That connection between artists and audience derives in part from the growth from small stage to small screen to big stage (and ultimately to big screen perhaps?). But it also comes from the incredible chemistry between the two performers and the unexpected way in which these exaggerated septuagenarians come to life. For starters, the entire show feels improvised. Unless you’ve seen the show multiple times, it’s impossible to differentiate between prepared scripting and improv, because it flows so easily.

Audiences also appreciate the vibe of the show- the feeling of hipness, the trust that the audience will get the jokes without over-explanation or resorting to conventional storytelling. The jokes are inside- waaaay inside- particularly in the arenas of theater, New York, Jewish culture and Steely Dan- but nobody is left behind. Even a first timer can acclimate well, getting an instant education in all things 212. Tourists will never feel more like an instant New Yorker than they will at this show hearing the references and laughing along with the locals. A few jokes will fly over their heads, but they won’t notice or care.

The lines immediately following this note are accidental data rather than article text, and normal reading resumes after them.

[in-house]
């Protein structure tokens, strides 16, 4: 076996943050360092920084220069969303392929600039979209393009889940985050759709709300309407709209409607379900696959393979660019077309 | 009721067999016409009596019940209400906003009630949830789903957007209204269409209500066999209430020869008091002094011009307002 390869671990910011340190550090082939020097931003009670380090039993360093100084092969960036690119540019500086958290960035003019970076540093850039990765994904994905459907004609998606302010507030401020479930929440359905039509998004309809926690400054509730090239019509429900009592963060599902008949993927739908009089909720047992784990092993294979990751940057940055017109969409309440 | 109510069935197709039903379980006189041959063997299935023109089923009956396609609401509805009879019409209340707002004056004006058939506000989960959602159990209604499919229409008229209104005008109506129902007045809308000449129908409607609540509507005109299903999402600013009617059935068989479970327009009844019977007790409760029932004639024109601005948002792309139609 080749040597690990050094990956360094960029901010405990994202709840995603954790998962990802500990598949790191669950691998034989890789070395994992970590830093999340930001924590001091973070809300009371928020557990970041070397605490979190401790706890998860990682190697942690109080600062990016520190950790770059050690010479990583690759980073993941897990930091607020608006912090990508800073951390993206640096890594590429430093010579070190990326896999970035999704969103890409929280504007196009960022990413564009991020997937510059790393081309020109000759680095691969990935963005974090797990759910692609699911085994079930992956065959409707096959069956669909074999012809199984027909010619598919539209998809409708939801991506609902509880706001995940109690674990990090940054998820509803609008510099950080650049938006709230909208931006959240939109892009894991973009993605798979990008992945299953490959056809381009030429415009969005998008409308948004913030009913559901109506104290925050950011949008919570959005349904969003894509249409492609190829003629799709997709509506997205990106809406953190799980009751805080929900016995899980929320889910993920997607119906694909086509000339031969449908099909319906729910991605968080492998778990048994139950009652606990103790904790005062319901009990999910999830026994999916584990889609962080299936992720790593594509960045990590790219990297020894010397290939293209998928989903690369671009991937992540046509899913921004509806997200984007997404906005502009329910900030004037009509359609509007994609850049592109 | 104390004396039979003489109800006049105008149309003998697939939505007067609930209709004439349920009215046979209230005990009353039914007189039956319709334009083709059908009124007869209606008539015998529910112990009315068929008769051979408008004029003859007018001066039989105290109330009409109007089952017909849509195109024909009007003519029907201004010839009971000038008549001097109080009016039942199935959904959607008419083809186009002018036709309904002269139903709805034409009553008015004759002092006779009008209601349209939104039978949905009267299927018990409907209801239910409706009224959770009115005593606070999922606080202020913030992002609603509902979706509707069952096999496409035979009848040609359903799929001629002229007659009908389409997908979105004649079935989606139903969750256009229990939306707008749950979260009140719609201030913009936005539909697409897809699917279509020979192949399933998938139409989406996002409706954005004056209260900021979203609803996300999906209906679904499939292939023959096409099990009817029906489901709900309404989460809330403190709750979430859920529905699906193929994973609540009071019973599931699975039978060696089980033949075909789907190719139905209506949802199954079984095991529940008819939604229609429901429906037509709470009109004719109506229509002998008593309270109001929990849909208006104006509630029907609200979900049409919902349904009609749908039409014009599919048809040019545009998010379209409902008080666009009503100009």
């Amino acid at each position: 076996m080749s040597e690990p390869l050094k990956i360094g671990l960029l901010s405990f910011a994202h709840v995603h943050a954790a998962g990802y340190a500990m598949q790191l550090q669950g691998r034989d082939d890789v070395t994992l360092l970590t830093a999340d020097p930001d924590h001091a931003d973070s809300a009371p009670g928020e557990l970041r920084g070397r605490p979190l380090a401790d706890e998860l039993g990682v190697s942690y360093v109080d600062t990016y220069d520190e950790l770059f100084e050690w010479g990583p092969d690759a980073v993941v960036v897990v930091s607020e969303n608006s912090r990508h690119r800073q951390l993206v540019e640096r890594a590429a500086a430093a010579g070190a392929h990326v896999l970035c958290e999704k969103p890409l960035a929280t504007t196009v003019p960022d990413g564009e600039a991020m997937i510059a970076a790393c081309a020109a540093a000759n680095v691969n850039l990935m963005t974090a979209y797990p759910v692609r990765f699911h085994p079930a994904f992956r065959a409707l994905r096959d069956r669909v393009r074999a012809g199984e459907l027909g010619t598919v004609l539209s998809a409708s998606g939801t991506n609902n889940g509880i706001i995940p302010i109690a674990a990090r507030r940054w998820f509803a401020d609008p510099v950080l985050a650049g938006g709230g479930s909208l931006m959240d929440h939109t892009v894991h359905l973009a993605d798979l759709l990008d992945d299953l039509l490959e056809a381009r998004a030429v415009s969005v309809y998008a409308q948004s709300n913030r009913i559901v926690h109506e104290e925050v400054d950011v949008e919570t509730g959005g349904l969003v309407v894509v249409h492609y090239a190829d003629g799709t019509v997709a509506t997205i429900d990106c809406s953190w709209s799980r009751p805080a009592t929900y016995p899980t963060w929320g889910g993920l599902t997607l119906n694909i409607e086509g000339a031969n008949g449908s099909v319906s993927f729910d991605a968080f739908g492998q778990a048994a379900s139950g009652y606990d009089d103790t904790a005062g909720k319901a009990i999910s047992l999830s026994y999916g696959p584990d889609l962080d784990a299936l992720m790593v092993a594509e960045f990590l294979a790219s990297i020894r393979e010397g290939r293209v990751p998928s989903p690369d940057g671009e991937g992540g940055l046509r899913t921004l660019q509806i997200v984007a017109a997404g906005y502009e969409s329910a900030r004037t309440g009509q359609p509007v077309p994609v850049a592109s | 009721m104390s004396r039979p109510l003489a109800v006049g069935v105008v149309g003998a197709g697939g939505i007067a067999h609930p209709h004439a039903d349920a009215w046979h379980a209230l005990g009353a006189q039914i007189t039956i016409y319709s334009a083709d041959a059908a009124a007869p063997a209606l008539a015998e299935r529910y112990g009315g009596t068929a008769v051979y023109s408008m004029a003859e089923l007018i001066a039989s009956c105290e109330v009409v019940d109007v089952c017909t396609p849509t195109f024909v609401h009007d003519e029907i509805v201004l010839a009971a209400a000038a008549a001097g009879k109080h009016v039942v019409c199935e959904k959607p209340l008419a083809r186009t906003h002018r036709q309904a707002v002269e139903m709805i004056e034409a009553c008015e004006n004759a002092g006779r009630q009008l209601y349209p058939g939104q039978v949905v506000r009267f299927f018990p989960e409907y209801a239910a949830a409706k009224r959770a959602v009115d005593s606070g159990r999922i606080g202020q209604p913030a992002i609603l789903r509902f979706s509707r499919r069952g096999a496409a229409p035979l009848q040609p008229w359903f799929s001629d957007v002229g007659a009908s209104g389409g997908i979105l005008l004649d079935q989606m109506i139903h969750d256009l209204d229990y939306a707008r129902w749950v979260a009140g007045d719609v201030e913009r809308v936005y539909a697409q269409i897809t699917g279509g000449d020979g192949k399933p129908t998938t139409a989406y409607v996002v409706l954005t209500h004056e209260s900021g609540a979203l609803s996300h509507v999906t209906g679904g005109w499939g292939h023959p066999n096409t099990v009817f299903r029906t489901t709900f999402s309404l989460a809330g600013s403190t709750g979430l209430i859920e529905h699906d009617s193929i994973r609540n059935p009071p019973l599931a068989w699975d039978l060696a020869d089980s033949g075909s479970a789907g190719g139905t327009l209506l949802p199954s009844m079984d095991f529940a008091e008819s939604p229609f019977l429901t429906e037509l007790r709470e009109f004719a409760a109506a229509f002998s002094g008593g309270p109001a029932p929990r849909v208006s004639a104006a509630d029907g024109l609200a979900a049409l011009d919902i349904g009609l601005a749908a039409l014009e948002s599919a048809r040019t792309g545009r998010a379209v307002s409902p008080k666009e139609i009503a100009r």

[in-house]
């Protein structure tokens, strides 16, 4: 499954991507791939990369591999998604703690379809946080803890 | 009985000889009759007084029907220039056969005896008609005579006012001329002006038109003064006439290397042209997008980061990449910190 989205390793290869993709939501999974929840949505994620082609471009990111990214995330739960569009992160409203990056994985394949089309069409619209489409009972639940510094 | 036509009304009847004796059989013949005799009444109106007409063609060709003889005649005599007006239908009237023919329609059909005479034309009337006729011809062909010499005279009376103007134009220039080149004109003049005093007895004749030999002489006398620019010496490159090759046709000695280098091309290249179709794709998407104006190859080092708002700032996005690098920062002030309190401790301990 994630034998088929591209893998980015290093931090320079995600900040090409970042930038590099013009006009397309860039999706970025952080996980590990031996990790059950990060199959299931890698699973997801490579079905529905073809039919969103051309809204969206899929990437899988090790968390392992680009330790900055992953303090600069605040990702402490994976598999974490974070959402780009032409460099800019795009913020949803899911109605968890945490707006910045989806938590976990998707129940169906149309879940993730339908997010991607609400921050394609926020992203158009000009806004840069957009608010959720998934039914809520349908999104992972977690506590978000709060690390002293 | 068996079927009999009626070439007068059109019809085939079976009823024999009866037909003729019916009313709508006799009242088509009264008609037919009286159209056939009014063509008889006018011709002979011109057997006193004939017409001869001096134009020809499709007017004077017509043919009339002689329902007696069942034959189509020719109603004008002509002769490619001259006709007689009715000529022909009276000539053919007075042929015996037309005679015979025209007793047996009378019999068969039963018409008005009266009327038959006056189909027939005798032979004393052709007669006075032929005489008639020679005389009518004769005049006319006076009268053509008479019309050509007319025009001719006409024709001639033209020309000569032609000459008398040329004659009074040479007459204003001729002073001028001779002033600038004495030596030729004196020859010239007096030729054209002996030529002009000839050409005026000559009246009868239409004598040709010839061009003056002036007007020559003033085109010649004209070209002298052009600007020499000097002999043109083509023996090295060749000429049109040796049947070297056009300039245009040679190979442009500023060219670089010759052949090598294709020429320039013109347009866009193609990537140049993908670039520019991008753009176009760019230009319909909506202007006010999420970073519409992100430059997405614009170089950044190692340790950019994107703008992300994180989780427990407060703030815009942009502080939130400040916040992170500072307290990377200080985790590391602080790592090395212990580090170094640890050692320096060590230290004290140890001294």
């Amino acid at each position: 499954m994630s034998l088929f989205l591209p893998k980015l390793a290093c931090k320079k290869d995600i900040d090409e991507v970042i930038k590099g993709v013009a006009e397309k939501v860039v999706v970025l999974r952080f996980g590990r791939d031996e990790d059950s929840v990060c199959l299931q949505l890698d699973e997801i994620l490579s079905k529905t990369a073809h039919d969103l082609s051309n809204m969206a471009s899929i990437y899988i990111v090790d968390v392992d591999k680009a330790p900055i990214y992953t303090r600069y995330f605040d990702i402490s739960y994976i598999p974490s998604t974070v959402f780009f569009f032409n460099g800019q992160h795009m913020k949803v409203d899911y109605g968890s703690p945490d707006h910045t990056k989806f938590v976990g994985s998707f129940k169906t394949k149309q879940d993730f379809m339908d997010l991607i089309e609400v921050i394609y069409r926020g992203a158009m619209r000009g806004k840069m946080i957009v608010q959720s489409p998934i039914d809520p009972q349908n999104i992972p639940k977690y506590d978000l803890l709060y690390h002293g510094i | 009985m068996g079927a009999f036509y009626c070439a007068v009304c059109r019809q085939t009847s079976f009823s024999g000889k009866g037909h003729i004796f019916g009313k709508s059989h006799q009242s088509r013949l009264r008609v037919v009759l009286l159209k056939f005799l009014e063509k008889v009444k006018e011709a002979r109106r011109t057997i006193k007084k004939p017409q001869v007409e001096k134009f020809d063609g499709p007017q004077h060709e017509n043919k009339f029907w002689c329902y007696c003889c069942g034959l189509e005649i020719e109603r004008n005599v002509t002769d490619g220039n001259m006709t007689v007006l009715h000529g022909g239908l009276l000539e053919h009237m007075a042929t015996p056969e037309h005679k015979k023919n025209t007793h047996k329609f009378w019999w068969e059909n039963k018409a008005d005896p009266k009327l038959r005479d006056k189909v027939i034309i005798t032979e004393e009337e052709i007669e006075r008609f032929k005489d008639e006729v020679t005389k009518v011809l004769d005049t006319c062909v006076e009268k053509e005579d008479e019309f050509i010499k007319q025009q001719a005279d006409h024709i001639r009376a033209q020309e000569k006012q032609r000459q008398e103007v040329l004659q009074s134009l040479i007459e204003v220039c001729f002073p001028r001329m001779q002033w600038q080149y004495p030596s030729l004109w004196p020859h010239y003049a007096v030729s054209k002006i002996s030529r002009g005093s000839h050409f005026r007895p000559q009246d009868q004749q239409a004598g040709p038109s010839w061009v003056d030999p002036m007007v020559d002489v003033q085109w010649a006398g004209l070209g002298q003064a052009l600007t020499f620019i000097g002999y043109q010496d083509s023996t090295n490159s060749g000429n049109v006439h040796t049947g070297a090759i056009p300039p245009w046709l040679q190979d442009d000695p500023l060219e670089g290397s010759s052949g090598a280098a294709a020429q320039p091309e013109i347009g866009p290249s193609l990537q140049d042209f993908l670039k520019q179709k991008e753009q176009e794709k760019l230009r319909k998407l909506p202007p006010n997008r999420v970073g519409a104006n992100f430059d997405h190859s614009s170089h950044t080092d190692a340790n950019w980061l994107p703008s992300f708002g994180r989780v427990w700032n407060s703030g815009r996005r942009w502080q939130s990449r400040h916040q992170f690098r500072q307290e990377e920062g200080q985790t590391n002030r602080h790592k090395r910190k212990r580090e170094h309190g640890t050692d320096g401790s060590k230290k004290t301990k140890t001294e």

The characters’ intentional mispronunciations are infectious. You can’t help, but want to talk like them, and after the 95 minute immersion in Gil and George’s world, you will find yourself irritating your friends and family for days to come.

But the thing that amazes you most, is that these two characters feel so real– despite how blown up they are. Yes, their wigs and make up are intentionally fantastical, yet still, something about these characters make you feel like George and Gil will walk out of the theater with the audience and make their way over to Barney Greengrass or some other Upper West Side delicatessen for a quick nosh the minute the show ends.